The little girl was bitten on the left foot about 9 o'clock Friday evening just as she stepped off the back porch of her father's home two miles west of town. Believing that she had snagged her foot on a sharp stick the parents did not think seriously of the would at first, but after a while the little girl became so ill that they brought her to town and consulted Dr. Dewey. Every effort to save her life was put forth but at about 4 o'clock in the morning death came to end the sufferings of the little one.
Fortunately, the snake was found the following morning, and killed. It was coiled near the back porch step of the Johnson residence and apparently hadn't moved since striking the fatal blow the night before. Strange as it may seem, other members of the family had been over the same ground several times the night before, after the little girl had been stricken, but the reptile offered no offense to others.
Funeral services were held Sunday evening at the Yarwood undertaking chapel and Monday morning the remains were taken to Cashmere to be buried.
Mr. and Mrs. Johnson came here last spring from Cashmere where they had resided for a number of years. In partnership with his brother-in-law, B. A. Thayer, Mr. Johnson purchased the Victor Ruffenach place and has been living on it since. The sympathy of the entire community goes out to Mr. and Mrs. Johnson in their bereavement.
The Okanogan Independent - Okanogan, Washington - August 10, 1920


Charles E. Johnston  Added 10/31/06
Fatal Accident.
Chas. E. Johnston, pioneer livery man of Oroville, and an all around good fellow, met with a very painful and serious accident last Thursday evening that resulted in his death the following Tuesday. Mr. Johnston was in the hay loft of his livery stable on the south side of the track, about six o'clock in the evening, throwing down hay to the stock. He was pulling the hay out of the mass with his hands near the open door of the hay mow, when a handfull coming out suddenly while Mrs. Johnston was pulling hard, caused him to lose his balance and fall backward out of the door to the ground beneath, a distance of some 20 feet. The injured man was at once taken to the hospital and Dr. Efner summoned. Upon examination it was found that the sternum, or breast bone was badly fractured and the right shoulder dislocated. For the first few days after the accident, although the patient suffered greatly, Mr. Johnston's condition was not considered dangerous, and his physician felt satisfied that he would recover. However, unforseen complications set in which proved fatal, death ensuing about 3 o'clock Tuesday afternoon.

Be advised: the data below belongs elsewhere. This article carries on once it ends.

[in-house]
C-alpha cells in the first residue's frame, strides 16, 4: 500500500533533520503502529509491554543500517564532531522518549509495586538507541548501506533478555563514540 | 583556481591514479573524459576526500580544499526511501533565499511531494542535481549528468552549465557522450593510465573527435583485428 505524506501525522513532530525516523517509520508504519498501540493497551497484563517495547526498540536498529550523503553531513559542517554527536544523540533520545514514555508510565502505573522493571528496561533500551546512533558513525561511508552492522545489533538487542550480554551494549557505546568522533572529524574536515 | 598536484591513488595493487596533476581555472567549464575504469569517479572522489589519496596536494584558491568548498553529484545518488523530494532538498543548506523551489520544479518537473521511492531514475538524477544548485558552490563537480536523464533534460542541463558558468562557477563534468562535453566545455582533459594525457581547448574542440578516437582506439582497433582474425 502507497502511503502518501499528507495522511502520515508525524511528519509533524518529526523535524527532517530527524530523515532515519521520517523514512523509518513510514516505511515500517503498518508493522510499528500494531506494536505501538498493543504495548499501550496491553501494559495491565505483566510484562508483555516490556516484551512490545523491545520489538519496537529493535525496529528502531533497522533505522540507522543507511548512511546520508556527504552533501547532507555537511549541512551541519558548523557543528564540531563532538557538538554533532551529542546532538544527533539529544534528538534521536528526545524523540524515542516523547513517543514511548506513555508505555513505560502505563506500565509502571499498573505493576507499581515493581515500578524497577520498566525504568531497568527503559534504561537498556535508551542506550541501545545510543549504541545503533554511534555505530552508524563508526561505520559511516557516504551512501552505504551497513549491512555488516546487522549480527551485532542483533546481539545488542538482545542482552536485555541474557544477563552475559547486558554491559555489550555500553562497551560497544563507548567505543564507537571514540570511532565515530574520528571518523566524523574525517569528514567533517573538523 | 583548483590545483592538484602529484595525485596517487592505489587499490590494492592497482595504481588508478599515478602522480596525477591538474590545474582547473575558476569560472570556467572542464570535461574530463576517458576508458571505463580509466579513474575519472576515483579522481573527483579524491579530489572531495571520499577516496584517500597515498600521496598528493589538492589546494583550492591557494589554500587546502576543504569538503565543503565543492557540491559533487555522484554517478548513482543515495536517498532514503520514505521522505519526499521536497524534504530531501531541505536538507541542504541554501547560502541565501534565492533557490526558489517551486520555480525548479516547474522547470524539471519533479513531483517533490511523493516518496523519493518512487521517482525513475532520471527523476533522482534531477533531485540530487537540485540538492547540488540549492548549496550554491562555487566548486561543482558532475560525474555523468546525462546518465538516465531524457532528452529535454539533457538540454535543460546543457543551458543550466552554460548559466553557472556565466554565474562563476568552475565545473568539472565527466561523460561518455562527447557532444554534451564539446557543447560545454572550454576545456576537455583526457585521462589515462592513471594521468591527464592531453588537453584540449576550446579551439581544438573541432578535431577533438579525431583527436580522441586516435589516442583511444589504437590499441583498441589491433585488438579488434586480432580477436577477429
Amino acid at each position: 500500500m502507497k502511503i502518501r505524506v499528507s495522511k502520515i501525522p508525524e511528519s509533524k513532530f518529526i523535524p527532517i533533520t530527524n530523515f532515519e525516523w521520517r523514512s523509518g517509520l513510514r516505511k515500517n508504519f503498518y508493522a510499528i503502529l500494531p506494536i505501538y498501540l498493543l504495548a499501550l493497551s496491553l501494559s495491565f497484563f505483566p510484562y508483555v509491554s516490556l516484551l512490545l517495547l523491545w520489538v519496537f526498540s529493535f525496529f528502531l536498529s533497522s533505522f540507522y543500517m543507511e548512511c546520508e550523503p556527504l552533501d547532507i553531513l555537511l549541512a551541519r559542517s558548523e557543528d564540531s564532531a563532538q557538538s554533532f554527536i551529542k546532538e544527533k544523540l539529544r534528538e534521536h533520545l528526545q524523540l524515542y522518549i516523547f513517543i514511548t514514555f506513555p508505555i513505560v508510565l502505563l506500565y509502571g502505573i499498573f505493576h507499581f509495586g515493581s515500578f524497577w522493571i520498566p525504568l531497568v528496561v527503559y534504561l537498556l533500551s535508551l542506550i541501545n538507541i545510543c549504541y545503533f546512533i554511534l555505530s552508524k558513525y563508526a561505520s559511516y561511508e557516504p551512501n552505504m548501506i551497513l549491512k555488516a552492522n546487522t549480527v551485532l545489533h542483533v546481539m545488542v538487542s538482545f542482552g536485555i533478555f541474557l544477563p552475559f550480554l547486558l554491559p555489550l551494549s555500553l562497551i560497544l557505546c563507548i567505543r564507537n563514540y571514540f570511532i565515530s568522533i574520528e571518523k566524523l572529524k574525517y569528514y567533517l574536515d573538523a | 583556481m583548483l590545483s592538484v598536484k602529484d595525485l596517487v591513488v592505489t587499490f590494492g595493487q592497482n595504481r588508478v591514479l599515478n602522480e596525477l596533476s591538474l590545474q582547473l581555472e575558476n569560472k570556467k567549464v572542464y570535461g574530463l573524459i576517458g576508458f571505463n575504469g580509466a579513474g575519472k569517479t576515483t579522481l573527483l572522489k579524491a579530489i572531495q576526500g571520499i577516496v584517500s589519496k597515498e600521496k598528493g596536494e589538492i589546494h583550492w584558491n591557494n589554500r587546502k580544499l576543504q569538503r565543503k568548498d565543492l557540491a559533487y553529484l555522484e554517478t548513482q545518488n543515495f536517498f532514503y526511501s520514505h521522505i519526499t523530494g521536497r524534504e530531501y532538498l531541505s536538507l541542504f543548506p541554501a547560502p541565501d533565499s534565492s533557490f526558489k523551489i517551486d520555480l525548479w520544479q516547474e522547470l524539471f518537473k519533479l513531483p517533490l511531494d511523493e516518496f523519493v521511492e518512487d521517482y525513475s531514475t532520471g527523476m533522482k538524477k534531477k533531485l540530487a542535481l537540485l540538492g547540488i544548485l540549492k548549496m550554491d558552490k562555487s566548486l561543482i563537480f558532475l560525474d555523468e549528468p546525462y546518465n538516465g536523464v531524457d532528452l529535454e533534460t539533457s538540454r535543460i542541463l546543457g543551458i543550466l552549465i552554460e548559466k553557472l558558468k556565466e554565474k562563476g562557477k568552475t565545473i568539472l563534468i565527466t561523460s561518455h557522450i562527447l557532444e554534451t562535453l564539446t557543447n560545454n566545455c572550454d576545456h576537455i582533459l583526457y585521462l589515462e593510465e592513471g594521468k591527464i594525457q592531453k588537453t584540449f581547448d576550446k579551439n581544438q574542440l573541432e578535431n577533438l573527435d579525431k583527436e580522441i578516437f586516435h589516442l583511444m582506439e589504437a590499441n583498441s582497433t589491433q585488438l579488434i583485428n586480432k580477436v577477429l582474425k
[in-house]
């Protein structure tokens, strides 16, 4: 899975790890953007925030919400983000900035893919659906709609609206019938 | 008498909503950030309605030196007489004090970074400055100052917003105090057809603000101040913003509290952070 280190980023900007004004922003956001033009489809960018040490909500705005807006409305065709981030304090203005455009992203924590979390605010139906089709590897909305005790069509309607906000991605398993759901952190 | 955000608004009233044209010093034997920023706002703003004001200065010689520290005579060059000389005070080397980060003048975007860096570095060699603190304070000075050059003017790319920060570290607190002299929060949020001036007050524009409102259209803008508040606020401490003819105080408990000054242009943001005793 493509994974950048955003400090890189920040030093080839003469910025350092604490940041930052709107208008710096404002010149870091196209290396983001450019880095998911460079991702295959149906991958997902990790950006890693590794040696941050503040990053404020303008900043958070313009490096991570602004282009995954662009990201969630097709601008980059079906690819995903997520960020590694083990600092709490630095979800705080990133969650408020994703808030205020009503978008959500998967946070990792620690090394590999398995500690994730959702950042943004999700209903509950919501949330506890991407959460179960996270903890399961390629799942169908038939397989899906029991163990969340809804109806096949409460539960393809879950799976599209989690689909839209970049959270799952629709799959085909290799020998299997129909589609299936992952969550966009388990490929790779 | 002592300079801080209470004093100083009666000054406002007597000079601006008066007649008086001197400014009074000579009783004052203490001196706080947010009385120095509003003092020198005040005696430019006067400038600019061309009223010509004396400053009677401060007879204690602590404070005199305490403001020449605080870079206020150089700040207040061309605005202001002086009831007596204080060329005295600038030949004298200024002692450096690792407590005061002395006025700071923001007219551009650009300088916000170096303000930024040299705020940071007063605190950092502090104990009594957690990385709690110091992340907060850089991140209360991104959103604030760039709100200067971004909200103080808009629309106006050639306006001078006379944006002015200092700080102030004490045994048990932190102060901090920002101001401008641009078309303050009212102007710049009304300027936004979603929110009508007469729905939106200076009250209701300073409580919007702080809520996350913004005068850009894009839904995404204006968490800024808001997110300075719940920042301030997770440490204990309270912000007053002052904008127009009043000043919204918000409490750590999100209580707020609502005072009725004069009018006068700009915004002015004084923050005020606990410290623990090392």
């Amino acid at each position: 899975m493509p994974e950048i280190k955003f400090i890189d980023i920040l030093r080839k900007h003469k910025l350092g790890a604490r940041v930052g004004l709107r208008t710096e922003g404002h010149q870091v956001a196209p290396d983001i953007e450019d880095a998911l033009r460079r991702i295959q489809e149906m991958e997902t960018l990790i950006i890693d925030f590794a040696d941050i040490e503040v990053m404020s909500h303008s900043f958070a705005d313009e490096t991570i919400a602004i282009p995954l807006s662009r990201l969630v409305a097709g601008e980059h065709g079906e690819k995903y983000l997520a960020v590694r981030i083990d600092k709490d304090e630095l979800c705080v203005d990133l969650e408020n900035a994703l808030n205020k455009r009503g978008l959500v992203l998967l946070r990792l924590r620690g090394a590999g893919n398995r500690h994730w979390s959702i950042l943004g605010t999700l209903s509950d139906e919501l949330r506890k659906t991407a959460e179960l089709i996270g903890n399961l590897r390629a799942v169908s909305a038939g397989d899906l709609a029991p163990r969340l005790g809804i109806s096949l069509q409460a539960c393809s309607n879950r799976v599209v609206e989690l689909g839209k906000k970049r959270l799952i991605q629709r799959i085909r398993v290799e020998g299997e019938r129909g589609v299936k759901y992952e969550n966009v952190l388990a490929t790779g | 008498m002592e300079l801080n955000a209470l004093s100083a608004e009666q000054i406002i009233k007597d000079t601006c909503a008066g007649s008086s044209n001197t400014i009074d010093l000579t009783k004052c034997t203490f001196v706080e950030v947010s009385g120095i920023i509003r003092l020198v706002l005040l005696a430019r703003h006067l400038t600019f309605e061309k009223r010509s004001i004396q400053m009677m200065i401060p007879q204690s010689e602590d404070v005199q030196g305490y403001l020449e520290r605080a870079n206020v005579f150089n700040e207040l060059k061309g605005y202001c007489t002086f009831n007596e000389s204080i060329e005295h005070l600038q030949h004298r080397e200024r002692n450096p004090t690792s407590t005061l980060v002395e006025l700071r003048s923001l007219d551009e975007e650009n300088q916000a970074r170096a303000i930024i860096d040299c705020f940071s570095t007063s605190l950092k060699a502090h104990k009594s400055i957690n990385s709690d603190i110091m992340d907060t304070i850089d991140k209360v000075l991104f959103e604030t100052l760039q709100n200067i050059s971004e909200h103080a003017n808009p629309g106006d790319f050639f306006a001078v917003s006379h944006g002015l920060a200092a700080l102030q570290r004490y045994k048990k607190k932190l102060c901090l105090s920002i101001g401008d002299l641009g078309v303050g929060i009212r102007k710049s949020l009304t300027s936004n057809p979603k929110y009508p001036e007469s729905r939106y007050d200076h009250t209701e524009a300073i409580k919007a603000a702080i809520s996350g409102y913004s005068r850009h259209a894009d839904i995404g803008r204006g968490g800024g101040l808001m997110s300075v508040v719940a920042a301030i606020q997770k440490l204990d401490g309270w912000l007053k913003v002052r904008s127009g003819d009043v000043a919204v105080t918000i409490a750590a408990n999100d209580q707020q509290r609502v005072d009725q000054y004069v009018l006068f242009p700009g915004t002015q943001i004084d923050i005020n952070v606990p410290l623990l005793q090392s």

The deceased was born in Minnesota some 58 years ago, and came to Oroville with the advent of the railroad in 1895. He opened a livery stable and followed that business up to the time of his injury. Charlie Johnston was a popular citizen among all the classes, and in business relations with his fellow men upright and honorable. He was liberal and generous to a fault, with a genial personality that made him a host of friends. His death is deplored and regretted by all woh knew him, and he will be sadly missed and long remembered by the people of Oroville with whom he has associated for so many years. The funeral took place Thursday afternoon and there was a large attendance at the service. He leaves a wife, but has no other relatives on the coast.
The Oroville Weekly Gazette - Oroville, Washington - December 24, 1915


Clara Jones  Added 04/30/07
Clara Meyers Jones.
Mrs. Clara Meyers Jones, wife of George E. Jones of the Pine Grove district, died Monday, June 16th, at 4 o'clock a.m., after an illness of several weeks with typhoid fever. The funeral was held at 11 o'clock Wednesday morning at the McCampbell undertaking parlors, Rev. Fred J. Hart conducting the service. Interment was made in the local cemetery.
Deceased was 24 years and two months old at the time of her death and had been married but 13 months. April 1st of this year she came to Pine Grove with her husband, from their former home in the Puget Sound country, joining here her mother, Mrs. Conrad Meyers, and her brother, Louis Meyers.
During her short residence in the Pine Grove community Mrs. Jones had made many friends whose sincere sympathy is extended the bereaved relatives in their sorrow. The high esteem in which the young woman was held by her neighbors was exemplified by the large number of sympathizing friends who followed the casket to the grave.